Certain genetic disorders cause widespread disease in the body, but the principle reason for illness and death in early childhood is failure of the blood system. We would like to study these genetic blood disorders by “turning back the clock” – using new technology in stem cell biology to take skin cells from patients with genetic blood disorders and return them to an embryonic-like state, wherein they regain the ability to form any type of cell in the body.
Harvard University Department of Stem Cell and Regenerative Biology
During embryonic development, neural progenitors undergo precise differentiation to generate the amazing variety of neuronal types that ultimately populate the mature brain. While some of the basic mechanisms that control general aspects of progenitor specification into neurons have been defined, the genetic programs that control the differentiation of distinct types of neurons in the brain are still largely unknown.
A major research focus of my laboratory is the dissection of the role of leukocyte integrins in inflammation, and an elucidation of the mechanisms that regulate the functions of these adhesion receptors in health and disease.
Joslin Diabetes Center
Harvard Medical School Department of Genetics
Using the model organism C. elegans, we study how regulatory pathways that are important in growth control influence stress defenses and aging, as well as relationships between stem cell function and aging.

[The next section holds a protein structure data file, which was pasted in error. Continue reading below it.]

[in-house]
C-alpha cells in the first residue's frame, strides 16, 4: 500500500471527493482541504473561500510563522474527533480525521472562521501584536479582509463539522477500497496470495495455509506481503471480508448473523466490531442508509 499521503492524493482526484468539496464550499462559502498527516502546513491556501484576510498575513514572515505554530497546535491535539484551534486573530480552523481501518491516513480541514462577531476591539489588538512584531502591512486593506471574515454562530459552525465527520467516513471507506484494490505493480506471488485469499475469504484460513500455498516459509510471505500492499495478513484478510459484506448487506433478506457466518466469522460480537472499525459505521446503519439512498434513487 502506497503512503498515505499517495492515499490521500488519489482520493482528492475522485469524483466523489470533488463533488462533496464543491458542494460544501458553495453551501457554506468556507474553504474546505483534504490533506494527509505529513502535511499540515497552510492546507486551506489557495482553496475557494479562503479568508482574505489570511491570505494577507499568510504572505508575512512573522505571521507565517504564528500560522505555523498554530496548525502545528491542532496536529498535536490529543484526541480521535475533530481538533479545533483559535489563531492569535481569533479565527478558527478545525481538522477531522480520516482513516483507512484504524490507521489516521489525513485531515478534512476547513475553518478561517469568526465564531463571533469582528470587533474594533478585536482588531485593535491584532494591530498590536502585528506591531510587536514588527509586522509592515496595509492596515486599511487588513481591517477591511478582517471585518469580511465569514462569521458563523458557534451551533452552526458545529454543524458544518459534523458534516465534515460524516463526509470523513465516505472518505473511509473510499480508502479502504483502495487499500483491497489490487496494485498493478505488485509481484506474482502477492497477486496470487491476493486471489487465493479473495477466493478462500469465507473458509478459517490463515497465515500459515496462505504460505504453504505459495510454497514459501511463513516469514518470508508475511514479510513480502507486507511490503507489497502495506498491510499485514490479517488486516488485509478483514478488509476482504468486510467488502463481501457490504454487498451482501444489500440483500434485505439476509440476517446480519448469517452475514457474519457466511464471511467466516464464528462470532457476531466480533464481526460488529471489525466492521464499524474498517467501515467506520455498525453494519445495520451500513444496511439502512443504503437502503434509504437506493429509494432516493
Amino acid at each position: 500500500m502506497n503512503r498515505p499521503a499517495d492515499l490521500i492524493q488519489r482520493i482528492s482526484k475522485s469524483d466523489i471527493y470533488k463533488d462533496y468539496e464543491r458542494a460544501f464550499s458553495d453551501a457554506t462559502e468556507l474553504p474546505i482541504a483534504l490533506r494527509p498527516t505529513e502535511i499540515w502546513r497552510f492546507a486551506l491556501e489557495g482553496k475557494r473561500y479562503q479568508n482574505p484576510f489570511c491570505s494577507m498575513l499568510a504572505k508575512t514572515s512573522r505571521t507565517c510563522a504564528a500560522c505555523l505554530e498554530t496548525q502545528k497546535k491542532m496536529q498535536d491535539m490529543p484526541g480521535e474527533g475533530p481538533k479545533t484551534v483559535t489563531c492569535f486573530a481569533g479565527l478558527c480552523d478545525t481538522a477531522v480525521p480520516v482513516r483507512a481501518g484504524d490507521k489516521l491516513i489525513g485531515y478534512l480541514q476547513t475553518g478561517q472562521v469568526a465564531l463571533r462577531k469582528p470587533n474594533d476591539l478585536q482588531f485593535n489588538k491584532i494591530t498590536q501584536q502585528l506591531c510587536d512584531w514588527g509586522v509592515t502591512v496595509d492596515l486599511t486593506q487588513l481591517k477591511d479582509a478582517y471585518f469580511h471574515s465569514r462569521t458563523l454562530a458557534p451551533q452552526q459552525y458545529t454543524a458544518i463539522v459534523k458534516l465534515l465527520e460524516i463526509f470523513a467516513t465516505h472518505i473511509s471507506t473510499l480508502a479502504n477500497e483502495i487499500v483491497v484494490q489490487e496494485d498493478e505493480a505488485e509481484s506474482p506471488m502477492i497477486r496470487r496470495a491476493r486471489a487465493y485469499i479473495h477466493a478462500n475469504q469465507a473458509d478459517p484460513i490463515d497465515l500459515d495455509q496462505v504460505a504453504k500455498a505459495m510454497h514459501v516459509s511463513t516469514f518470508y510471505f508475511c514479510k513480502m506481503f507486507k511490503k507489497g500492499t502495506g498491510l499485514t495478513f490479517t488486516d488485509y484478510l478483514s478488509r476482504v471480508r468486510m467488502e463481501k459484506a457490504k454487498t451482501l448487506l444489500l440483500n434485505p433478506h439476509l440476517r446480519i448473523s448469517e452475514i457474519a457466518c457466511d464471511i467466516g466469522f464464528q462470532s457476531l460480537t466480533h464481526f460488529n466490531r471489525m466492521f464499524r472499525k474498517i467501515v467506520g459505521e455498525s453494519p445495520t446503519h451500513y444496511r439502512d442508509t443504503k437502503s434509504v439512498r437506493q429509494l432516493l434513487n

With a series of rodent models Dr. Bonner-Weir has provided compelling evidence that adult pancreatic beta-cell mass increases in response to a metabolic need and have been examining the mechanisms of this postnatal pancreatic growth.
Dr. Bonventre is Chief of the Renal Unit and Director of the Bioengineering Division at Brigham and Women’s Hospital and has had a long-standing interest in various aspects of cellular injury and repair mechanisms in the kidney with a special emphasis on the role of inflammation, biomarkers and stem cells.
Dr. David Breault's research has exploited the fact the mouse telomerase (mTert) is a biomarker for embryonic and tissue stem cells. He has developed a streamlined technique for isolating and characterizing adult stem cells from a variety of tissues using genetically engineered reporter mice.
Alan Cantor's laboratory is focused on further elucidating the transcriptional mechanisms that regulate normal hematopoiesis and how they may be perturbed in certain inherited platelet disorders and hematologic malignancies.
Beth Israel Deaconess Medical Center
Harvard Medical School
Wyss Institute for Biologically Inspired Engineering
Elliot L. Chaikof, MD, PhD, has promoted alliances of clinicians, engineers, chemists, and biologists and in the process developed biologically-inspired materials, devices, and pharmacotherapeutics based upon the principles of molecular engineering and nanofabrication technologies. These endeavors have enabled advances in cell-based therapies, artificial organs, and engineered living tissues, which define the evolving field of Regenerative Medicine.